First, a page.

Transport for London threatens the United States with court over unpaid congestion charge fines, but it seems likely our closest ally will never pay

The latest figures show that TfL is owed more than £143 million by foreign embassies and diplomats, and it is not happy about it.

On June 4, 2021, I was happily minding my own business, doing some work, when an email appeared. It said: ‘ Apologies to be the bearer of annoying news on a Friday, but unfortunately you picked up a congestion charge while out in the Caterham.’

Indeed, I had been out in ‘the Caterham’, a very generous press loan, which is why I of course completely forgot that you can’t just pootle around Central London without paying these days. I, like many sensible people, enjoy driving around the countryside, where there are no such things as congestion charges, or buses, or, in fact, public transport of any kind. The error cost me £160, which is an annoyingly large amount of money.

However, compared to the fines incurred by the Embassy of the United States of America, I am doing quite well. From 2003 to the December 31 2023, they have racked up an astonishing £14,645,025 worth of fines, none of which they have paid. Second on the list is the Embassy of Japan (£10,073,988), third is the Office of the High Commissioner for India (£8,551,835) and fourth is the Embassy of the People’s Republic of China (£7,936,890). Naturally, considering just those four embassies currently owe Transport for London more than £40 million, TfL is pretty cross about all this. 

‘We and the UK Government are clear that the Congestion Charge is a charge for a service and not a tax’, they have written. ‘This means that diplomats are not exempt from paying it. The majority of embassies in London do pay the charge, but there remains a stubborn minority who refuse to do so, despite our representations through diplomatic channels’. 

TfL went on to add that they will be pursuing these fines at the International Court of Justice. Which is a hell of a sentence. For the full list of congestion charge shirkers, click here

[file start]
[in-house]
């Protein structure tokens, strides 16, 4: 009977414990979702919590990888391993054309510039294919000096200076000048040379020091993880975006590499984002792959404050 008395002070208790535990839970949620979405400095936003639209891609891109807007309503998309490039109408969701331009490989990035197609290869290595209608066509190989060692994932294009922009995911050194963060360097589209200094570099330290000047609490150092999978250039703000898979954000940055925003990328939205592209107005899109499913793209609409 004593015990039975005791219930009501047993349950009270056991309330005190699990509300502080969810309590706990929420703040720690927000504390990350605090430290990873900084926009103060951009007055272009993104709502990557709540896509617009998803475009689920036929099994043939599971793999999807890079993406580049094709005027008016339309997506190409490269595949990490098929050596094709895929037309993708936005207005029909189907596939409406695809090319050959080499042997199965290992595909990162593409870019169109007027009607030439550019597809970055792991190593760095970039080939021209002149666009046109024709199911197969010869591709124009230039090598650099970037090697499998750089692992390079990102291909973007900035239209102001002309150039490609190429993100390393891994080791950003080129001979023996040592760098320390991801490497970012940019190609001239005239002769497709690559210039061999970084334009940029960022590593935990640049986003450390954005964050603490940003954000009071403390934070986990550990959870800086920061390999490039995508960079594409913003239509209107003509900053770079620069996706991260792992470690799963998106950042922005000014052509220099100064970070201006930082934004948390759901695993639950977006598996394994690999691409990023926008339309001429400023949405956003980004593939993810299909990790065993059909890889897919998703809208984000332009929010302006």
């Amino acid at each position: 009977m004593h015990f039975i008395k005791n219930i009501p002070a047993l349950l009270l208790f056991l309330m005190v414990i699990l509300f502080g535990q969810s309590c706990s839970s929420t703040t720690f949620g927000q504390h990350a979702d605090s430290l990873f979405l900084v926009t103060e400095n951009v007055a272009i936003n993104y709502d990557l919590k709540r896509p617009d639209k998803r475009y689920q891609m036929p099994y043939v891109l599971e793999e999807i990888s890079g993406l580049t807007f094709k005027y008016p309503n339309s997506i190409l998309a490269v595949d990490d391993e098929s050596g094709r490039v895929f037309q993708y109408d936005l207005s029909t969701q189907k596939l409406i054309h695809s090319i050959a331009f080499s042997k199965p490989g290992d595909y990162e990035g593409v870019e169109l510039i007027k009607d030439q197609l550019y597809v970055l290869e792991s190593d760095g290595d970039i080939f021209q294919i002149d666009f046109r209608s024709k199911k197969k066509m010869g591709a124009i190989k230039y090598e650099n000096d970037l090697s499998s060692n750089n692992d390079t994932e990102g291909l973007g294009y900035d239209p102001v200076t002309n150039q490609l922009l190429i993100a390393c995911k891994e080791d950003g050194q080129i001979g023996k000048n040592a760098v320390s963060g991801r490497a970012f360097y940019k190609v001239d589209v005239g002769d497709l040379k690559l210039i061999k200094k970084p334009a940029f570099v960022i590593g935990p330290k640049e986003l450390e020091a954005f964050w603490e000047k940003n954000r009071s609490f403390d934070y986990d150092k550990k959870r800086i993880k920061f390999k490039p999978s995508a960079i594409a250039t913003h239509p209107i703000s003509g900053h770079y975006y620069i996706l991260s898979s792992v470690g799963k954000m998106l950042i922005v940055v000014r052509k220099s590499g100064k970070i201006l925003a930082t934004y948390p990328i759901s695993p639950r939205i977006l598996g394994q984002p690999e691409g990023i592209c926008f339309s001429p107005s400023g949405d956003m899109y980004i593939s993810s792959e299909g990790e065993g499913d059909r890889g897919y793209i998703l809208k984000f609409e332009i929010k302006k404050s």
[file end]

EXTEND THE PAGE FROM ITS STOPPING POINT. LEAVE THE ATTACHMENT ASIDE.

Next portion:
Recommended videos for you

As implied above, the issue centres around the idea of a congestion charge being a tax or a charge for a service. TfL is fairly clear that they believe the congestion charge is not a tax, which would mean that embassies and their diplomats are exempt. However, as tax expert and founder of Tax Policy Associates Dan Neidle points out, ‘there’s a serious argument that it is a tax’.

Writing on X, he notes that ‘the UK position was significantly weakened when ULEZ came in, and TfL conceded that ULEZ was a tax, not a charge for service, because only the most polluting vehicles were taxed’. Electric cars are exempt from the congestion charge, ‘despite the fact that they (obviously) use roads just as much as other cars’, he adds. ‘This is a serious hole in the UK’s argument’.

Either way, none of it really matters, according to Dan, as ‘nothing anyone does or says will make diplomats pay the congestion charge if they don’t want to, and there’s no way to force them’. Even if TfL defeated the United States of America at the International Court of Justice (again, what a sentence), there’s no mechanism to enforce the fines.

So there you have it. TfL, which is struggling with immense debt issues, claims it is owed about £143 million, but has no way of getting that money. There is no doubt plenty of discourse to be had here, but that is not our business. Should nation states that can literally print their own money pay their bills? Probably. 

Many thanks to James O’Malley (@psythor) and Dan Neidle (@DanNeidle)